In this essay I argue that the writing of American Jazz Age novelist F. Scott Fitzgerald responds to the developing national culture of his time, here described as an evolving relation between the marginality of the region and the hegemony of the center. Like many of the characters in his novels, Fitzgerald's perceived liminality from nation and canon-his work did not achieve repute until after his death-produced, paradoxically, dependence on those values the writer felt most distant from. To a far greater extent than Hemingway, Fitzgerald fictionalized the commodity culture of the American center which he, in time, came to reject in favor of a moral posture. Fitzgerald's migration from the perceived margins of American literary discourse to status as a posthumous, centered canonical figure has three specific dimensions-the geographical, the canonical, and the moral-all of which combine to produce a significant ambivalence, beyond "modernist"credentials, in his life and legacy.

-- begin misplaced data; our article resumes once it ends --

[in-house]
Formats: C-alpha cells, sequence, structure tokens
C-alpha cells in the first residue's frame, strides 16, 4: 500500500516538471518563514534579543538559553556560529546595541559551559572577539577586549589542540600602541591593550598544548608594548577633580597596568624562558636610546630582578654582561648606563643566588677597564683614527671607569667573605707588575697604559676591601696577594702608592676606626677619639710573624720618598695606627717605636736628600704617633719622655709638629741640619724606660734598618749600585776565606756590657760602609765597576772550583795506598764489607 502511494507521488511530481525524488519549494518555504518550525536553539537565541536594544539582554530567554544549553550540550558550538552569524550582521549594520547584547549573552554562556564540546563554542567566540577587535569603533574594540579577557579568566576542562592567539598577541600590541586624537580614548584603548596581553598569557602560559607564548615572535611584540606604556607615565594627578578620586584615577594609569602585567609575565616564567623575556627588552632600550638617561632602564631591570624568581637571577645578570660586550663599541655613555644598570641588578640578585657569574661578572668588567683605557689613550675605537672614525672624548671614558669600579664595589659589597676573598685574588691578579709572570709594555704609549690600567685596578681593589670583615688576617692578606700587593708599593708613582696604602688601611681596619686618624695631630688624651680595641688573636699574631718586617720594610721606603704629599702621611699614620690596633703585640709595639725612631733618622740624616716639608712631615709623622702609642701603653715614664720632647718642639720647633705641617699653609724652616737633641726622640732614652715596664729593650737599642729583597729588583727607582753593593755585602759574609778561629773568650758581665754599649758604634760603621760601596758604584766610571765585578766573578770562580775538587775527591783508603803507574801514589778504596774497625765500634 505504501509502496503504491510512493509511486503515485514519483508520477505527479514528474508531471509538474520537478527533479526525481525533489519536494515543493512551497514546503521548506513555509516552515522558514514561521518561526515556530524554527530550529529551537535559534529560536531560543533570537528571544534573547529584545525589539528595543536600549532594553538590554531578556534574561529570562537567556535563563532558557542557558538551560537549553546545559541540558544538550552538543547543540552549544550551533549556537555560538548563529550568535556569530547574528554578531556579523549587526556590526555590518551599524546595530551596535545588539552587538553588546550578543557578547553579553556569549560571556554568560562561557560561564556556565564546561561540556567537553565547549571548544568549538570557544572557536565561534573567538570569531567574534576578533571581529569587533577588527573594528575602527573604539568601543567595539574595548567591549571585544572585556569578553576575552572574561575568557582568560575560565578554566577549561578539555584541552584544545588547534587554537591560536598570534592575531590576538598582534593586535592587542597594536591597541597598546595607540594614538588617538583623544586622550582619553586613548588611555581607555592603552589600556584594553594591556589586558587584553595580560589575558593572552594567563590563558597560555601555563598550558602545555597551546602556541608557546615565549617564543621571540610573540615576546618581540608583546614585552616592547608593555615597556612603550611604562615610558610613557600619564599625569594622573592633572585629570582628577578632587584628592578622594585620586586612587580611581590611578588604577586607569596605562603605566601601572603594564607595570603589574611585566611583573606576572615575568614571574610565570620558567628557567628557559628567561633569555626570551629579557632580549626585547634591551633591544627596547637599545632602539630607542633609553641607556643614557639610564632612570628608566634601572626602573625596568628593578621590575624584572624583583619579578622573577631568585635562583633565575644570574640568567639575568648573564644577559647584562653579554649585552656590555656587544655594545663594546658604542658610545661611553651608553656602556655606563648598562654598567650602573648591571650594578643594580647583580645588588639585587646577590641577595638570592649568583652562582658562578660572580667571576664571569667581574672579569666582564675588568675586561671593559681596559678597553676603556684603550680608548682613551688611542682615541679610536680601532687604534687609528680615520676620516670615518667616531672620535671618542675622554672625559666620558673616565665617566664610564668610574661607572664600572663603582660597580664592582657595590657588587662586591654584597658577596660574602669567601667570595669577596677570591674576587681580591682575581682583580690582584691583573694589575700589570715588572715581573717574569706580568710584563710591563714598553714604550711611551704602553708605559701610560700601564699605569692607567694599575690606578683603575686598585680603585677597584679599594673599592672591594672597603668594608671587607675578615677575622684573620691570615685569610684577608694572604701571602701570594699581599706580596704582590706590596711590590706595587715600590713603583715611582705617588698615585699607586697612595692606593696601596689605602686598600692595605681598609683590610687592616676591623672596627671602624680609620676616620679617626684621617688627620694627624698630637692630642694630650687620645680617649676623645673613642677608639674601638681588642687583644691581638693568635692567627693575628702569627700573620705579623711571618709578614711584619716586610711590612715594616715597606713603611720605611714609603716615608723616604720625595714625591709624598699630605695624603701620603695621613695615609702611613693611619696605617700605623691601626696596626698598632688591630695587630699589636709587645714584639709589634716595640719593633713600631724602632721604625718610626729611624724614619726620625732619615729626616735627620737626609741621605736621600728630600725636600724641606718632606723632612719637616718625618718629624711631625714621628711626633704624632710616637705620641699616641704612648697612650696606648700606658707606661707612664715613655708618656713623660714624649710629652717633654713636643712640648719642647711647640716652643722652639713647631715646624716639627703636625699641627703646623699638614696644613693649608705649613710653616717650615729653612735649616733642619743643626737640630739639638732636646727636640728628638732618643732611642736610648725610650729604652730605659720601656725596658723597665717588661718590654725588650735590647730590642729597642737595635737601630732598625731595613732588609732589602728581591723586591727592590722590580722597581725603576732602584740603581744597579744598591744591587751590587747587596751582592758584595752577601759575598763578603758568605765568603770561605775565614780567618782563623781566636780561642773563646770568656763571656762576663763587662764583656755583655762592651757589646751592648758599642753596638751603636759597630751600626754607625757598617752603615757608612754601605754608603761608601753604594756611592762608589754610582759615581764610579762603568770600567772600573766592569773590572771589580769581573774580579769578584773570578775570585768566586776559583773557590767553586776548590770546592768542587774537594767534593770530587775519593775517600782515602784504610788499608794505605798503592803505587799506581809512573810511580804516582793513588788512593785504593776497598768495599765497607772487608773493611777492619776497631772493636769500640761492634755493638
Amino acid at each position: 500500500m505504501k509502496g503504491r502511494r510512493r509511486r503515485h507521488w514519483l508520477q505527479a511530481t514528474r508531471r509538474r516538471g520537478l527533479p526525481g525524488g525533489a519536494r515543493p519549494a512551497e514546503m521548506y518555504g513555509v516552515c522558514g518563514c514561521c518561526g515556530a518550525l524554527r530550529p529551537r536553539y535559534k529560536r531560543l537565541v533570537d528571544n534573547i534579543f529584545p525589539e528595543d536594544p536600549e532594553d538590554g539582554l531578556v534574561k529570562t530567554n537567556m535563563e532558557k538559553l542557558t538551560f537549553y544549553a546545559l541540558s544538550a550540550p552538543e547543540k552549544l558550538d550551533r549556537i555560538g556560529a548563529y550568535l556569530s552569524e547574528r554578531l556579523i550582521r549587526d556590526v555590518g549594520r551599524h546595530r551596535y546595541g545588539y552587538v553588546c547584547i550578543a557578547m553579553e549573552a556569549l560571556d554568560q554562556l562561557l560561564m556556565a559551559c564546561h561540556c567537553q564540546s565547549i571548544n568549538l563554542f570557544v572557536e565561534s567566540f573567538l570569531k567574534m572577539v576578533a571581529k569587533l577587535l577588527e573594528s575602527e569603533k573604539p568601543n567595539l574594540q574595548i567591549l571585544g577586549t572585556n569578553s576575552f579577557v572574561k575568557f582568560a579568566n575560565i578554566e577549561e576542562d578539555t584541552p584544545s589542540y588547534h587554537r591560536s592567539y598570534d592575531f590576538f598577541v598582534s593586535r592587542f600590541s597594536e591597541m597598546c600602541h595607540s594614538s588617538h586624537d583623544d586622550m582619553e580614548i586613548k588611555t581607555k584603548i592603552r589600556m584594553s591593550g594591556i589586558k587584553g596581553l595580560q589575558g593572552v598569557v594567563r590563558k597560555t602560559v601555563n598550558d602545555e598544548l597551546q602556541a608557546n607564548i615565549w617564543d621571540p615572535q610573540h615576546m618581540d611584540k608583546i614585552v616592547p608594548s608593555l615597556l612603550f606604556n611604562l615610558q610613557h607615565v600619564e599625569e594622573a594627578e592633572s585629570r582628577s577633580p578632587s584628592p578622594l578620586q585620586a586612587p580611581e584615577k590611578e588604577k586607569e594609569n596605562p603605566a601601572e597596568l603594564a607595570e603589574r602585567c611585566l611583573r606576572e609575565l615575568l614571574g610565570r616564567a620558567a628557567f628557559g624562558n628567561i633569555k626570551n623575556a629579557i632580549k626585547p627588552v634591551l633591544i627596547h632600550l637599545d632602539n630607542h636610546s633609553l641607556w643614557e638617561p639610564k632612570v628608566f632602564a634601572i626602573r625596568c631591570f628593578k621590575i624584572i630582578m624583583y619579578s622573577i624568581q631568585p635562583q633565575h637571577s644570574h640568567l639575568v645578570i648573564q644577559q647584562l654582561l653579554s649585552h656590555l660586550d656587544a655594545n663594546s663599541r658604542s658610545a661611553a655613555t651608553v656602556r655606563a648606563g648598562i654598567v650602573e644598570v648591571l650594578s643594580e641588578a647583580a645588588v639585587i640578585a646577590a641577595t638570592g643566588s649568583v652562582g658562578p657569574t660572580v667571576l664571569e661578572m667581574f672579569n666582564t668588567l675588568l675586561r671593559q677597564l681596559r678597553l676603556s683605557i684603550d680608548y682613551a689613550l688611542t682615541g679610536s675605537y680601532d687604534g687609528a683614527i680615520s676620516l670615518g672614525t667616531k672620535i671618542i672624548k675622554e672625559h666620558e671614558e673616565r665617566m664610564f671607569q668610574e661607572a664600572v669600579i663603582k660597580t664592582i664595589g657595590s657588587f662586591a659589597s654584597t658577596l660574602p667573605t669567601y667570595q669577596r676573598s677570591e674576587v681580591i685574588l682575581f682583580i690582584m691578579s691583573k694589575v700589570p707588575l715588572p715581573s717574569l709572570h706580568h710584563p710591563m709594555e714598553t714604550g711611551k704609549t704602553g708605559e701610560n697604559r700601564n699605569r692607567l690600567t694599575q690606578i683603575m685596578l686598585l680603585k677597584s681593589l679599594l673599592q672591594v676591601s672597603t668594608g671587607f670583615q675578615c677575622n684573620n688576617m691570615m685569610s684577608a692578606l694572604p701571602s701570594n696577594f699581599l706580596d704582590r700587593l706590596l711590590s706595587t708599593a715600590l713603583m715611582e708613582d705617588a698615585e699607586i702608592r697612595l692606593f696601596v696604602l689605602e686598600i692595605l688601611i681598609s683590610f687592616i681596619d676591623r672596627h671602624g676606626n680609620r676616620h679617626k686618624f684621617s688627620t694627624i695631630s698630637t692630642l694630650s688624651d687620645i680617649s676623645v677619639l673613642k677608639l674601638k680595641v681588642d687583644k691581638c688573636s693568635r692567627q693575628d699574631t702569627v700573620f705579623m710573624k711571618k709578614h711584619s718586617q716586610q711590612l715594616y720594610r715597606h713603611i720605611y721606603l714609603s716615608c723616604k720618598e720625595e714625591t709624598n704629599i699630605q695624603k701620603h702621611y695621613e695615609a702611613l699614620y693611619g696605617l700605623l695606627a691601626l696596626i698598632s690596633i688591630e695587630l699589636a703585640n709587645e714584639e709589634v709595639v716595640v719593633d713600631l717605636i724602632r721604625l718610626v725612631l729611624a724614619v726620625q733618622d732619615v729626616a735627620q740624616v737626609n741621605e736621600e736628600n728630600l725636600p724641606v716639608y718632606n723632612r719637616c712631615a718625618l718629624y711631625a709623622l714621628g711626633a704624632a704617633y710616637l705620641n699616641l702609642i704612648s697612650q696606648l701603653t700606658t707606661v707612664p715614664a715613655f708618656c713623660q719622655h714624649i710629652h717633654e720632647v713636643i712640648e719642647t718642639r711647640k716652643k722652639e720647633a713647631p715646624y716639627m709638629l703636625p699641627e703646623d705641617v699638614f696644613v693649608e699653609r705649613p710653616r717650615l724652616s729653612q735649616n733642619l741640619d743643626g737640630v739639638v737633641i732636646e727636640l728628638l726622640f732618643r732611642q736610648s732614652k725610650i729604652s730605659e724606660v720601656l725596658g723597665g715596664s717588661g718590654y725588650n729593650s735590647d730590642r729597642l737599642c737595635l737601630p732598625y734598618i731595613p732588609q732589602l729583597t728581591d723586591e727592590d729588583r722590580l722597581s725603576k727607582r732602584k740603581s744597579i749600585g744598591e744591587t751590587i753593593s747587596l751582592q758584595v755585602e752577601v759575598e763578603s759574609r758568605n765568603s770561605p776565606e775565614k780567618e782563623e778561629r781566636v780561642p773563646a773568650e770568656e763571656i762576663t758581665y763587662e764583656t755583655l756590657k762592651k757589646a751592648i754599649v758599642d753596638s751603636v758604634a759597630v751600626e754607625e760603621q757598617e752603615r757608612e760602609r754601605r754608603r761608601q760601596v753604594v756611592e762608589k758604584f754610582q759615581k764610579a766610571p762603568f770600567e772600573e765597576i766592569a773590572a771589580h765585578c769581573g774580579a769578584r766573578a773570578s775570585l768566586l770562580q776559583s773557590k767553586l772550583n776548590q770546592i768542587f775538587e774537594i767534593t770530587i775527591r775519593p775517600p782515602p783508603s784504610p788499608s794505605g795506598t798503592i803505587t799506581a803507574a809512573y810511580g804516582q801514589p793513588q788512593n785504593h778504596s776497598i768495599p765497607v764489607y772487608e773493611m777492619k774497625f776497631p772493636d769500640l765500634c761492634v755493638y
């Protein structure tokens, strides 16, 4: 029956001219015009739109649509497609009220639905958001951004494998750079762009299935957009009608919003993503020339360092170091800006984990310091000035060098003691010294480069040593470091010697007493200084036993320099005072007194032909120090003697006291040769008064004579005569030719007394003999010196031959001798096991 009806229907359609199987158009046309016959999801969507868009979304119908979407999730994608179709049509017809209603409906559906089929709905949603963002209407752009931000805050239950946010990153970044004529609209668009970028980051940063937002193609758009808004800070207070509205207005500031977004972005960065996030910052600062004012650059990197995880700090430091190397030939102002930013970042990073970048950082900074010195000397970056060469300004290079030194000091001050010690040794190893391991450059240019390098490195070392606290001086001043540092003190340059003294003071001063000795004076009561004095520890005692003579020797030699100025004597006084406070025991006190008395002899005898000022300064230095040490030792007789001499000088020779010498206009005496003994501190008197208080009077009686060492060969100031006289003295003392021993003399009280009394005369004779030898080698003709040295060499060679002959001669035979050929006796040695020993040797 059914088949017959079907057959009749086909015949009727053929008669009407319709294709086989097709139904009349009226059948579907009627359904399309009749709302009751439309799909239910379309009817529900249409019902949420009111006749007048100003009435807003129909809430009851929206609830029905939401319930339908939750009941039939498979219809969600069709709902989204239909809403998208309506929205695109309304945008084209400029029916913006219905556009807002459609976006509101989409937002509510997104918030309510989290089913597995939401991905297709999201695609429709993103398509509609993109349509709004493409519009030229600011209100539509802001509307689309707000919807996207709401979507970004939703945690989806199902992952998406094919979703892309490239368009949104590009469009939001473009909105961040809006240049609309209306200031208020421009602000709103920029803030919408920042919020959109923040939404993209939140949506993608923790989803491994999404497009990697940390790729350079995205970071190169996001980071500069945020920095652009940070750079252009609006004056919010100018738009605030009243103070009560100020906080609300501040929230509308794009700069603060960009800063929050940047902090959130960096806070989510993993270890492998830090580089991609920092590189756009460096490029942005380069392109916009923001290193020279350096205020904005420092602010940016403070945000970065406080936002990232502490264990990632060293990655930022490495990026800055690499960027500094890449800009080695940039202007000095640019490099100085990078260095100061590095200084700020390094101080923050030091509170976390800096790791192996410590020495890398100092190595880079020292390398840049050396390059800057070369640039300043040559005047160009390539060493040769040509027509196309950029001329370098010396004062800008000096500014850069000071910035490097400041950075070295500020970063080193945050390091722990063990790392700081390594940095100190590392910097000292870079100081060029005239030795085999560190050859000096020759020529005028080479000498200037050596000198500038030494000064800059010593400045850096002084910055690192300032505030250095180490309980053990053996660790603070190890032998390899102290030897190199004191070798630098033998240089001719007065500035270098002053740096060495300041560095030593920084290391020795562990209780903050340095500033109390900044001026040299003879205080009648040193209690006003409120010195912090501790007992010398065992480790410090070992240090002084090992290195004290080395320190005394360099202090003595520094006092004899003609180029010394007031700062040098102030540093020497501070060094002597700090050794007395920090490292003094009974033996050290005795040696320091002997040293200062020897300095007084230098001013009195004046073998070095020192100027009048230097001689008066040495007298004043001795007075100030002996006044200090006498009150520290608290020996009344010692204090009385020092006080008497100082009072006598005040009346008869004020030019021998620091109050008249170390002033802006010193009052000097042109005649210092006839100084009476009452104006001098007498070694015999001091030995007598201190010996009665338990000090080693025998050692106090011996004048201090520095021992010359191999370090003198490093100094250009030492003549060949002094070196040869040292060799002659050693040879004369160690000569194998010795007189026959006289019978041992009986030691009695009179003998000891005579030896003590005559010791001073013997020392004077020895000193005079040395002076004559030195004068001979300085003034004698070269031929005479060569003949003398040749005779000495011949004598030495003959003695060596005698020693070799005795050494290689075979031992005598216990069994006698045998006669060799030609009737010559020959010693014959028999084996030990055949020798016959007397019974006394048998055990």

|Number of pages||10|
|Journal||Foreign Literature Studies|
|Publication status||Published - Oct 2006|
Scopus Subject Areas
- Literature and Literary Theory
- Literary geography
- National culture